Walter “Wolfman” Washington, whose soulful voice, crisp guitar lines and toothy smile lit up New Orleans nightlife for 60 years, died Thursday at Passages Hospice of cancer. He had turned 79 on Dec. 20.
The sharp-dressed Washington often flashed a wolfish grin as he and his Roadmasters, the quintessential New Orleans bar band, delivered a sophisticated, air-tight synthesis of blues, funk, R&B and soul. He punctuated songs with his trademark howl of him.
His guitar tone and style were uniquely his own and widely admired. In director Michael Murphy’s 2005 New Orleans music documentary “Make It Funky!,” Rolling Stones guitarist Keith Richards bows down to Washington in tribute.
As a boy, Washington sang in the choir of the New Home Missionary Baptist Church on Jackson Avenue. He eventually taught himself guitar.
After toiling at such backbreaking tasks as pouring concrete and hauling bricks, he resolved to be a fulltime musician. He turned pro at 19, cutting his teeth by backing Irma Thomas, Lee Dorsey, saxophonist David Lastie Sr. and crooner Johnny “The Tan Canary” Adams, who became a mentor and close friend.
He reportedly earned his “Wolfman” nickname as a young guitarist prone to challenging other guitarists, a practice known as “wolfing.”
His 16 years in Adams’ band included an eight-year stretch of legendary Saturday night gigs at Dorothy’s Medallion Lounge on Orleans Avenue. At Dorothy’s, the show started at 3 am and went until dawn.
“Johnny taught me a whole lot,” Washington recalled in 1999. “He’d say, ‘If you want to sing high notes, you’ve got to pay attention to how you go up there. Take your time. Don’t rush yourself. Once you get used to going up there, it will come easy.’
“He played guitar, too. He’d show me how to hit notes and how to run from one note to another and pay attention to why that note fits there. He was like a dad. I could talk to him about anything.”
Washington backed Adams on several Rounder Records albums before setting his own course in the 1980s with the Roadmasters. He released his first album from him as a bandleader, “Leader of the Pack,” for the Hep’Me label in 1981.
He graduated to Rounder for 1986’s “Wolf Tracks” and the subsequent “Out of the Dark” and “Wolf at the Door.” The 1991 album “Sada” was named for his first daughter.
He traveled abroad and occasionally toured domestically, but New Orleans nightclubs were his bread and butter. For more than a decade, the Roadmasters, anchored by drummer Wilbert “Junkyard Dog” Arnold, bassist Jack Cruz and saxophonist Tom Fitzpatrick, held down a weekly Saturday night gig at the Maple Leaf Bar that ended in the wee hours of Sunday morning, engendering all manner of mischief. They also played regularly Uptown at Benny’s Blues Bar.
He was one of the first musicians to play in New Orleans following Hurricane Katrina via generator-powered shows at the Maple Leaf.
In recent years, the latest incarnation of the Roadmasters pulled into dba on Frenchmen Street each Wednesday. Washington also played in a trio with keyboardist Joe Krown.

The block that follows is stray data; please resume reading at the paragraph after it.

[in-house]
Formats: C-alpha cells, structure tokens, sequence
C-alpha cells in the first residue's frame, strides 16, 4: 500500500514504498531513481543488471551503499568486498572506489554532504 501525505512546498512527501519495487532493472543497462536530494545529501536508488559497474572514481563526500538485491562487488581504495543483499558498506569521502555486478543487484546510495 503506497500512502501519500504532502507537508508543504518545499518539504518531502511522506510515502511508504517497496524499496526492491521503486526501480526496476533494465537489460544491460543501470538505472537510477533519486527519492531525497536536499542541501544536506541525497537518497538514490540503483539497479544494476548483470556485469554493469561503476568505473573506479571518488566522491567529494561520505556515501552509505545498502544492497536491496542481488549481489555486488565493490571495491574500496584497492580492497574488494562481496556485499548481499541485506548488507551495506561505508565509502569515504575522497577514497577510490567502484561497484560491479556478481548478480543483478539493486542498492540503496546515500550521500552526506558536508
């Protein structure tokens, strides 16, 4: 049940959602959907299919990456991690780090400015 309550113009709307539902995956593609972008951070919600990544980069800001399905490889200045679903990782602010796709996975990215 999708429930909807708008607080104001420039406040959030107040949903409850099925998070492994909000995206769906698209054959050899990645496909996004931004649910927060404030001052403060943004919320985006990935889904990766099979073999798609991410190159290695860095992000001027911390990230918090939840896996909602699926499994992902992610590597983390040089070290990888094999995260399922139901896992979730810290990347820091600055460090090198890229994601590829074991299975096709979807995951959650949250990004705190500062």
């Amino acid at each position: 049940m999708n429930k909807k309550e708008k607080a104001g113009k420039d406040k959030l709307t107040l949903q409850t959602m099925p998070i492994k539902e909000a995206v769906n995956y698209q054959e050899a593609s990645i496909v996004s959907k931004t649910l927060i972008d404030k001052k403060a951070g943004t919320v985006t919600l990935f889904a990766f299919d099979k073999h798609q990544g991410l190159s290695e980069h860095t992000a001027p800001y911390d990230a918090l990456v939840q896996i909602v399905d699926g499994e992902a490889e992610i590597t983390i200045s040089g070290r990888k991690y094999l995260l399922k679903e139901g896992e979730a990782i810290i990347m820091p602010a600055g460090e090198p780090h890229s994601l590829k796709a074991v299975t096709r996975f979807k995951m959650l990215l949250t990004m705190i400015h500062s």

After more than 10 years without a new album, Washington made a late-career comeback with 2018’s “My Future Is My Past.” Produced by Galactic saxophonist Ben Ellman and released nationally by ANTI-Records, it featured an all-star backing band consisting of drummer Stanton Moore of Galactic and jazz bassist James Singleton and keyboardist David Torkanowsky.
The intimate, understated arrangements showcased Washington’s warm purr of a voice. The album reunited him with Irma Thomas for a duet on the old Johnny Adams song “Even Now” and earned Washington some of the best reviews of his career from him.
More recently, he finished another batch of eight blues-tinged songs, also produced by Ellman. Washington’s manager, Adam Shipley, is currently shopping the finished album for record labels.
“For the last six or seven years, Walter got the recognition he deserved,” Shipley said. “He put out some great music, and had a great life.”
In 2019, he reigned as the king of the irreverent Krewe du Vieux parade, riding alongside his queen, longtime girlfriend Michelle Bushey, whom he married at Tipitina’s in 2021.
A dedicated smoker and drinker with a colorful personal life, Washington battled back from numerous health challenges over the years. Still, his March diagnosis of tonsil cancer came as a shock.
Even as he used chemotherapy and radiation, he continued to perform, including at this year’s French Quarter Festival and New Orleans Jazz & Heritage Festival.
“Nobody could tell what he was going through,” Michelle Washington said Friday. “He was a trooper to the end. He didn’t want people feeling sorry for him.
“He led an amazing life. He touched a lot of people and brought them a lot of joy.”
The Sept. 29 performance at the Bogalusa Blues Festival turned out to be his last.
In addition to his wife, survivors include two daughters, Sada and Mamadou Washington, and a son, Brian Anderson.
Jacob Schoen & Son Funeral Home on Canal Street is in charge of arrangements. Visitation is Jan. 4 from 8 am to noon, to be followed by a funeral service at 2 pm
A benefit concert to help with medical and funeral expenses is planned for Jan. 8 at Tipitina’s.